> 
> Practically speaking, you're going to have that anyway.  Even
> disregarding imgCIF, does anyone really expect never to hear "it's a
> CIF, except encoded in <FOO-13> instead of UTF-8"?  Does anyone really
> think they need the authority of the CIF specification to require that
> CIFs be delivered to them in a particular encoding?  How is that
> qualitatively different from requiring particular CIF content, as most
> programs do?
> 
> >                                             Of course the world does
> >contain CIFs created other than by fully-conformant CIF writers. To
> >an extent the community should decide for itself how best to attempt
> >to handle deviations from full conformance. It would help, perhaps,
> if
> >those of us writing CIF readers would document specific practices
> that
> >the software takes to accommodate such deviations. Ideally, such
> >software should have a verbose logging mode that can be activated
> >whenever surprising behaviour in reading CIFs is encountered by
> >the user.
> 
> I think it's exceedingly optimistic to expect "the community" to
> arrive at and abide by a single, consistent set of best practices.
>  The best you can hope for is that a small number of organizations and
> / or programs will exert enough influence to establish their own de
> facto standards.
> 
> We can exert some influence there, however.  Either the CIF spec or a
> companion spec could establish conformance requirements for CIF
> *processors*, including, for example, the ability to diagnose
> particular malformations.  The XML spec does this, as do some
> programming language specs.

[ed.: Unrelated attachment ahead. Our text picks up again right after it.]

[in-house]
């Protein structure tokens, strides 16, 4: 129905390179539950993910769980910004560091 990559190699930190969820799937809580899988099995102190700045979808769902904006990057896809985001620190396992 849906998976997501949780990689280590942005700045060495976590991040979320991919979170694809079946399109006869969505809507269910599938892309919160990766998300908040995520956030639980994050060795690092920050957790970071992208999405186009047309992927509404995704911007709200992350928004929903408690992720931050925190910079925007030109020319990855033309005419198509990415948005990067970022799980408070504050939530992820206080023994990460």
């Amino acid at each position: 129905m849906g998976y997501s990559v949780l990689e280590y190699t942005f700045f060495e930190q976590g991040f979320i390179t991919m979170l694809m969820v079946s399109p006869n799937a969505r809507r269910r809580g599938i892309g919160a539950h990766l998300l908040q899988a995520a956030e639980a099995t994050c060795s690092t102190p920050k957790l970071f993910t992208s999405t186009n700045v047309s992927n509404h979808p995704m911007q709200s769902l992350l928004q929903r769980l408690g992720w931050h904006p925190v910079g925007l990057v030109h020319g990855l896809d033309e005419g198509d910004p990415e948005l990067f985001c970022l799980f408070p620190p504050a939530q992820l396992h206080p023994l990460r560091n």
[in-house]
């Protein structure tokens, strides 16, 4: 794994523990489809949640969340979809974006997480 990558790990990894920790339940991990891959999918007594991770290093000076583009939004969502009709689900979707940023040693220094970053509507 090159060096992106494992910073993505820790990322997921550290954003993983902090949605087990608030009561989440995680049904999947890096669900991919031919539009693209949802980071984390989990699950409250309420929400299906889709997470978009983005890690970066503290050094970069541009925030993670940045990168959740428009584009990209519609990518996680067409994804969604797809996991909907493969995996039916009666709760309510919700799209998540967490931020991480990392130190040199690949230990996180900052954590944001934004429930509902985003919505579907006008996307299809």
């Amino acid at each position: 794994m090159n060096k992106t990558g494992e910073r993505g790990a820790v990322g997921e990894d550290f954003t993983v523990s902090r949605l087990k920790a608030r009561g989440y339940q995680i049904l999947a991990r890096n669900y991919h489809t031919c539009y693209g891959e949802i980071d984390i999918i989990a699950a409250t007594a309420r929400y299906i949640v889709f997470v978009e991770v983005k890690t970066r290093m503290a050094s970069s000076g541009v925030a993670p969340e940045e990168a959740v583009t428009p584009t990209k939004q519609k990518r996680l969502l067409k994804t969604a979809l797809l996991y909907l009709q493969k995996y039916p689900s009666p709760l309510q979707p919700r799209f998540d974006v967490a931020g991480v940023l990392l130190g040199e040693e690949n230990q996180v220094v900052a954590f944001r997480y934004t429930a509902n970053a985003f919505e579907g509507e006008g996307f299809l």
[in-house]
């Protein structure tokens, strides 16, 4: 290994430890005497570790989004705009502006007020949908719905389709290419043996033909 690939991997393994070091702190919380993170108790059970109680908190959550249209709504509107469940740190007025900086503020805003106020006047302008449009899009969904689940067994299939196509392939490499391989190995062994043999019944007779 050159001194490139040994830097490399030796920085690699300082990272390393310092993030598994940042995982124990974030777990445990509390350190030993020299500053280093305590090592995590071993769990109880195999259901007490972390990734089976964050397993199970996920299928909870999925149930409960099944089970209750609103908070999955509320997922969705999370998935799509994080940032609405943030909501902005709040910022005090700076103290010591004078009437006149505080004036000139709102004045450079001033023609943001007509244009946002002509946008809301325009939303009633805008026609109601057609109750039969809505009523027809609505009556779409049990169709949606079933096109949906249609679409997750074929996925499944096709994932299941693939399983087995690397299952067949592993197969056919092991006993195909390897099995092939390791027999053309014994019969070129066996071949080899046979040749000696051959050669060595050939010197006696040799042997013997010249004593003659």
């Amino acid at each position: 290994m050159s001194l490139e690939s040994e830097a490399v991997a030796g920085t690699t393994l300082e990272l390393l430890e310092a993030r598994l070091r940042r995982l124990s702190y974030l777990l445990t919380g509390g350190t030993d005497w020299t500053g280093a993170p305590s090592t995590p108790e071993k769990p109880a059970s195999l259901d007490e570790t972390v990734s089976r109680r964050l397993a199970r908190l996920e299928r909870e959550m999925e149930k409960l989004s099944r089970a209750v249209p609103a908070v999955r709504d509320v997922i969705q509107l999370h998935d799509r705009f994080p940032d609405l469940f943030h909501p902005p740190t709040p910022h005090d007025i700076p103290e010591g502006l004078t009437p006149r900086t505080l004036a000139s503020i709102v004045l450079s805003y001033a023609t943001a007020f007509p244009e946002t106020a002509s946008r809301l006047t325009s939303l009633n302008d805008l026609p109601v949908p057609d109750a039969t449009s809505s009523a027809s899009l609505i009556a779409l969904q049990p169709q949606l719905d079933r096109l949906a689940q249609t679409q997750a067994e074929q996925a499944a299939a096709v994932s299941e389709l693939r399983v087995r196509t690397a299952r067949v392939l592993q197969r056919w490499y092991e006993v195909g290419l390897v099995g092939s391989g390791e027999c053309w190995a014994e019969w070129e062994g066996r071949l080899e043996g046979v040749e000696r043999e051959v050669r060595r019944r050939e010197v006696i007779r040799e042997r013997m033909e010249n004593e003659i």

> 
> Such a document could also establish, perhaps, that CIF processors
> must be able to accept the UTF-8 encoding, and maybe even that they
> must assume UTF-8 by default.  That would establish the baseline and a
> guaranteed interoperability mode that we would otherwise lose by
> pushing character encoding outside the format specification.
> 
> >Notice that naive concatenation of CIFs will remain a bad idea for
> >all sorts of reasons - beyond the purely syntactic issues, one will
> >get multiple "data_TOZ" declarations for example. Undoubtedly this
> >will continue to happen, but perhaps increasing the number of
> >occasions when blindly concatenating files triggers software errors
> >will help to raise awareness and/or the use of better software tools.
> 
> You are preaching to the choir with that as far as I am concerned.  It
> has never been altogether safe or reliable to assemble CIFs by
> concatenation of fragments or complete CIFs, and I don't see why CIF2
> needs to make special accommodation for behavior that was never
> correct in the first place.  No matter what treatment is chosen for
> U+FEFF, people who exercise due care will still be able to assemble
> well-formed CIF2 files from fragments, even by using 'cat' if they do
> so shrewdly.
> 
> John
> --
> John C. Bollinger, Ph.D.
> Department of Structural Biology
> St. Jude Children's Research Hospital
> 
> 
> 
>